New Trip Report: Bioko Island (Equatorial Guinea)

A new report from a place I would dearly love to visit.

Bioko Island, 2019: Justin Brown, 9 days & 11 species including Drill, Red-eared Monkey, Black Colobus, Bioko Allen’s Galago and Brush-tailed Porcupine.



  • Jose R. castello

    Sounds like an amazing trip!

  • tomeslice

    That’s an awesome trip report!
    And great videos on YouTube.

    I need to put Bioko Island high up on my wish list…
    It’s getting longer and longer (the list)


  • Curtis Hart

    Bioko is great, isn’t it. Had Moraka been recently abandoned for the season, or was it not open that season? Was the Caldera trail cut? Where can I find the YouTube videos? Thanks for writing a report about Bioko, it’s one of my favorite places.

  • Thug Hamster

    Some people had been at Moraka a few weeks before we arrived, but BBPP is not maintaining a presence there all the time during the dry season. I only hiked a portion of the trail to the caldera, but a volunteer told me that she had gone up there at the end of January…so I think it was fine. We were told that if tourists were interested in visiting the caldera, BBPP would make sure the trail was in good condition. You should be able to click the links in the report to see my videos. How much time did you spend at the caldera?

  • Curtis Hart

    I have only spent a few nights in the Caldera. The seasons I was on the island were after the big expeditions, so when I was there, there were only people in the Caldera for a few days. There may still be a trail to North Camp, but I doubt the side trails exist. From my estimates, it would cost about $2000 to have the trails in the caldera cut to what they used to be. When the guys went up to cut the trails in 2015, it took them 8 days for 6 men. In 2017 a small group went up to retrieve weather data, and said the side trails were all overgrown with grass, which is over head height, and takes a long time to cut. From a mammal watching perspective, I don’t know that visiting the Caldera is necessary. You can find all of the species at lower elevations, except Preuss’s , which is better seen on Pico Basile. If you’re just interested in the habitat, the upper rim of Lago Biao is roughly the same habitat. It’s really disappointing to hear the BBPP has abandoned Moraka. The years I was there, primates were best seen around sea level and along the rivers, especially the Tope Tomo.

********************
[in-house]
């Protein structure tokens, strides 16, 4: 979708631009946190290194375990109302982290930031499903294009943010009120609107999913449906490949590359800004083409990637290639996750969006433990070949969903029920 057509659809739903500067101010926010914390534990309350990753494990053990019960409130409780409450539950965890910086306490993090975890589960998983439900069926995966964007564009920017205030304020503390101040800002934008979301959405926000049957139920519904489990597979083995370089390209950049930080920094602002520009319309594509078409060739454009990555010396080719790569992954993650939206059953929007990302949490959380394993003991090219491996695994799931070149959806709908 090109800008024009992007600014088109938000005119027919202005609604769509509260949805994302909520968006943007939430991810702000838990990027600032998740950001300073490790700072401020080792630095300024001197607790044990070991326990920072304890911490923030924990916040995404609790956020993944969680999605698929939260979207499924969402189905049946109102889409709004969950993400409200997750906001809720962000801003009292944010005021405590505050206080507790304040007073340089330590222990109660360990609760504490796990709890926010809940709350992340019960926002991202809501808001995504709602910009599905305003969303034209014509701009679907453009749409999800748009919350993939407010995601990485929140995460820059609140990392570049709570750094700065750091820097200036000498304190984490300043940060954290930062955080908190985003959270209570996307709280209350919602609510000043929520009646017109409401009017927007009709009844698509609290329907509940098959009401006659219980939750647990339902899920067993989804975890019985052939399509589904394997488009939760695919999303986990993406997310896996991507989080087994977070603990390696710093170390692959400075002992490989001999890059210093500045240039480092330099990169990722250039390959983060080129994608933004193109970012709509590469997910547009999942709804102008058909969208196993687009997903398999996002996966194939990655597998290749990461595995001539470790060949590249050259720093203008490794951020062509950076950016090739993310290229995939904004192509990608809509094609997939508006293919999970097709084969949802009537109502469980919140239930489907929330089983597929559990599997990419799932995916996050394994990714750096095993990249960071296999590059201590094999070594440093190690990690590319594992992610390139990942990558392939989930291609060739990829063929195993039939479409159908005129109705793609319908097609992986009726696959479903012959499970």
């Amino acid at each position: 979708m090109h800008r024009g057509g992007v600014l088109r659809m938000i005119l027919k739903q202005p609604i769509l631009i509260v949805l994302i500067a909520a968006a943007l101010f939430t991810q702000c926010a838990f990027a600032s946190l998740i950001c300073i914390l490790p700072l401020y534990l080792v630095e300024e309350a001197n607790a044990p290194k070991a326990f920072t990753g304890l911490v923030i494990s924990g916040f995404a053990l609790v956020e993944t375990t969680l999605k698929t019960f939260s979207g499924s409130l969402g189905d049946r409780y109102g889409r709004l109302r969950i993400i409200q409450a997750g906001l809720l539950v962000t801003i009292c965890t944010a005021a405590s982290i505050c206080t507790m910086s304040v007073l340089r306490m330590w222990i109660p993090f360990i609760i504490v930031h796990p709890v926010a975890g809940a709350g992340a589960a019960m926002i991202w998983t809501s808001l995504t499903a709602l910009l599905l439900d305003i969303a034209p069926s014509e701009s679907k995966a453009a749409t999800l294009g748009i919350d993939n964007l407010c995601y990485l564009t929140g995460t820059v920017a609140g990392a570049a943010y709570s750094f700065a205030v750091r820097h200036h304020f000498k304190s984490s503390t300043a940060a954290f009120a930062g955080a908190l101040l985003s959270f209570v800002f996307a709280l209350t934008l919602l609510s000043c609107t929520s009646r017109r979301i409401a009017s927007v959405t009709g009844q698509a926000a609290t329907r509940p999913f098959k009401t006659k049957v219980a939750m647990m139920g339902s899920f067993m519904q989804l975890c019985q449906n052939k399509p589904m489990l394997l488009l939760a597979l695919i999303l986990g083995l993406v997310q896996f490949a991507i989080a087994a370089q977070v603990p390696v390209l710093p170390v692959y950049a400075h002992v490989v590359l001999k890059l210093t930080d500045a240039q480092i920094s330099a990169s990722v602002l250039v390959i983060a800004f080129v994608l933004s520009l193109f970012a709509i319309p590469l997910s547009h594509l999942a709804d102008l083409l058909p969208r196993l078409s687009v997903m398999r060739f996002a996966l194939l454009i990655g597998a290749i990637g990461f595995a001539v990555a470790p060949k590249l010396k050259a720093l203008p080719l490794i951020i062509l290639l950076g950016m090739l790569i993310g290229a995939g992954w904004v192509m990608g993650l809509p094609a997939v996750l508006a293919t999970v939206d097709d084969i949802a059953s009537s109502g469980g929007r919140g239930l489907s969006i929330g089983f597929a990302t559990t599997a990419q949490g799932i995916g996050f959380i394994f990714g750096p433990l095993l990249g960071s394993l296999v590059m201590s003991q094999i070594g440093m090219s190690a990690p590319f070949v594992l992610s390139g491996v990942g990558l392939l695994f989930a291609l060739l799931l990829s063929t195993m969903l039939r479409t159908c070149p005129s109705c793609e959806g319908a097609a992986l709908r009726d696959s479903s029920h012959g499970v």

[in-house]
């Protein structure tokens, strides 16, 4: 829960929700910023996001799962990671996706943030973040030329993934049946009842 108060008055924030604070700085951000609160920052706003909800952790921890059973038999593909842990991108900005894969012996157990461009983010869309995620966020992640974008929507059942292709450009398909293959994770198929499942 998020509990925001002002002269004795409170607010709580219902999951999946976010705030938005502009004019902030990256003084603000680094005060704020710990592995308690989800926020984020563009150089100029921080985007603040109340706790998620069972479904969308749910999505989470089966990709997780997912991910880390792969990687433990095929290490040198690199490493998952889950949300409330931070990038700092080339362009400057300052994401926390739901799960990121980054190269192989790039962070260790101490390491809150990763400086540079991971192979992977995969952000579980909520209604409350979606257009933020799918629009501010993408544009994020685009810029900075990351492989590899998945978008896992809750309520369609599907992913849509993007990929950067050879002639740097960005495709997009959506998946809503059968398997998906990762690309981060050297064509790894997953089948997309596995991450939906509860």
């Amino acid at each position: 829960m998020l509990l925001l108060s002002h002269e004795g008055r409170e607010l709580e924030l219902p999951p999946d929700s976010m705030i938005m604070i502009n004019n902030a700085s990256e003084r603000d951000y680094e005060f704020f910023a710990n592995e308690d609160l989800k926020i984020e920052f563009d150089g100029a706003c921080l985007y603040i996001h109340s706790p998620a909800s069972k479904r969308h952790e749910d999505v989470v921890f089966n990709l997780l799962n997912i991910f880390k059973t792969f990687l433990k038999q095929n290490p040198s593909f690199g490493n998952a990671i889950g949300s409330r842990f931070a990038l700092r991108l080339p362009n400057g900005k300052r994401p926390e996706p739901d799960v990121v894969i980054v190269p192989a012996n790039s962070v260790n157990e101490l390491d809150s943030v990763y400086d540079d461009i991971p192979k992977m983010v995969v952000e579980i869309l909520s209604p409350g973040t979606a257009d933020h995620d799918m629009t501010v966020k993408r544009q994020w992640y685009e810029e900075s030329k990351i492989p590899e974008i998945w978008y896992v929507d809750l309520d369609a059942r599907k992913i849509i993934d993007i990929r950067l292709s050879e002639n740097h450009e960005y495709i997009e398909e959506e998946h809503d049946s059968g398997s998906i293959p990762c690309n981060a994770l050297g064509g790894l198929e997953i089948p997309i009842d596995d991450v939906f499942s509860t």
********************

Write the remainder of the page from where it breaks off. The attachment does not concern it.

• Thug Hamster

    I didn’t make it to the caldera, so all I can say is that people running BBPP from Malabo (we met with them on the final day) and the local guides kept saying that primates are numerous and relaxed at the caldera. The people in Malabo had been up there in late January/early February. Like you said, finding all of the primates, except Preuss’s, is certainly doable around Moraka, but it sounds like the overall experience might be a little better at the caldera. I could definitely see/feel the impact of hunting around Moraka.

Leave a Reply